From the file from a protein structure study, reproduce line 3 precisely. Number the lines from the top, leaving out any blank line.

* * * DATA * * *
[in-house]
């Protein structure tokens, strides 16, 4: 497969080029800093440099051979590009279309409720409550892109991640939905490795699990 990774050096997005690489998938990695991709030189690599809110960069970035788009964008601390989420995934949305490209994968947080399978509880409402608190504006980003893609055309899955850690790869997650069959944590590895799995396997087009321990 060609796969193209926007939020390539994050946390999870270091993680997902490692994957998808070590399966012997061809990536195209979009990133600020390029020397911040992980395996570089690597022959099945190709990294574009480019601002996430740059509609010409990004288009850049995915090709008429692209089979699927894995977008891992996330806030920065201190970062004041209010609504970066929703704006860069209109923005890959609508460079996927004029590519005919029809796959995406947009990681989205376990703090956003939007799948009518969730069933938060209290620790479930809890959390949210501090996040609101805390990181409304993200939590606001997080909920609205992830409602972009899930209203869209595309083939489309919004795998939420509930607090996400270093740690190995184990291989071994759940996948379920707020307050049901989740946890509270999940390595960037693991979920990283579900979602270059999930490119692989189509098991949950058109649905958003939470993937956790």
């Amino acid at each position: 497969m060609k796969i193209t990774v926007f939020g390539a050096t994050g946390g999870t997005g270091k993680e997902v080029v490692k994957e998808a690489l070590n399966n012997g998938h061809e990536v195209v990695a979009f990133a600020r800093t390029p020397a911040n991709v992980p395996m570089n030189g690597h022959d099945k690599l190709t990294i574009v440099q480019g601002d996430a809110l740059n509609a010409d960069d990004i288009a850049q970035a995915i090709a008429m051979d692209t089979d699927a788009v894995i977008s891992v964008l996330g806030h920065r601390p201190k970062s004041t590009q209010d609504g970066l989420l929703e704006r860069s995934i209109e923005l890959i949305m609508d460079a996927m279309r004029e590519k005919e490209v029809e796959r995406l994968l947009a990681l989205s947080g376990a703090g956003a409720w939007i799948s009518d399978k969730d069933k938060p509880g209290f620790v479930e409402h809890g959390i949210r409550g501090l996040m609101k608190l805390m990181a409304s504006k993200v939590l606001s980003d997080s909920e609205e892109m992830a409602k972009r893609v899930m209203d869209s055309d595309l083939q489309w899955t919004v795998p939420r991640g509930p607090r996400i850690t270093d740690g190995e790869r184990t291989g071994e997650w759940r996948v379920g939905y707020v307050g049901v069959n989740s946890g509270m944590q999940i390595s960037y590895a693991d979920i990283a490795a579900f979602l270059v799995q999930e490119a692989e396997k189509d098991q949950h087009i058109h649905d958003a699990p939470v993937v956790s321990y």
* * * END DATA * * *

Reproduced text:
């Amino acid at each position: 497969m060609k796969i193209t990774v926007f939020g390539a050096t994050g946390g999870t997005g270091k993680e997902v080029v490692k994957e998808a690489l070590n399966n012997g998938h061809e990536v195209v990695a979009f990133a600020r800093t390029p020397a911040n991709v992980p395996m570089n030189g690597h022959d099945k690599l190709t990294i574009v440099q480019g601002d996430a809110l740059n509609a010409d960069d990004i288009a850049q970035a995915i090709a008429m051979d692209t089979d699927a788009v894995i977008s891992v964008l996330g806030h920065r601390p201190k970062s004041t590009q209010d609504g970066l989420l929703e704006r860069s995934i209109e923005l890959i949305m609508d460079a996927m279309r004029e590519k005919e490209v029809e796959r995406l994968l947009a990681l989205s947080g376990a703090g956003a409720w939007i799948s009518d399978k969730d069933k938060p509880g209290f620790v479930e409402h809890g959390i949210r409550g501090l996040m609101k608190l805390m990181a409304s504006k993200v939590l606001s980003d997080s909920e609205e892109m992830a409602k972009r893609v899930m209203d869209s055309d595309l083939q489309w899955t919004v795998p939420r991640g509930p607090r996400i850690t270093d740690g190995e790869r184990t291989g071994e997650w759940r996948v379920g939905y707020v307050g049901v069959n989740s946890g509270m944590q999940i390595s960037y590895a693991d979920i990283a490795a579900f979602l270059v799995q999930e490119a692989e396997k189509d098991q949950h087009i058109h649905d958003a699990p939470v993937v956790s321990y």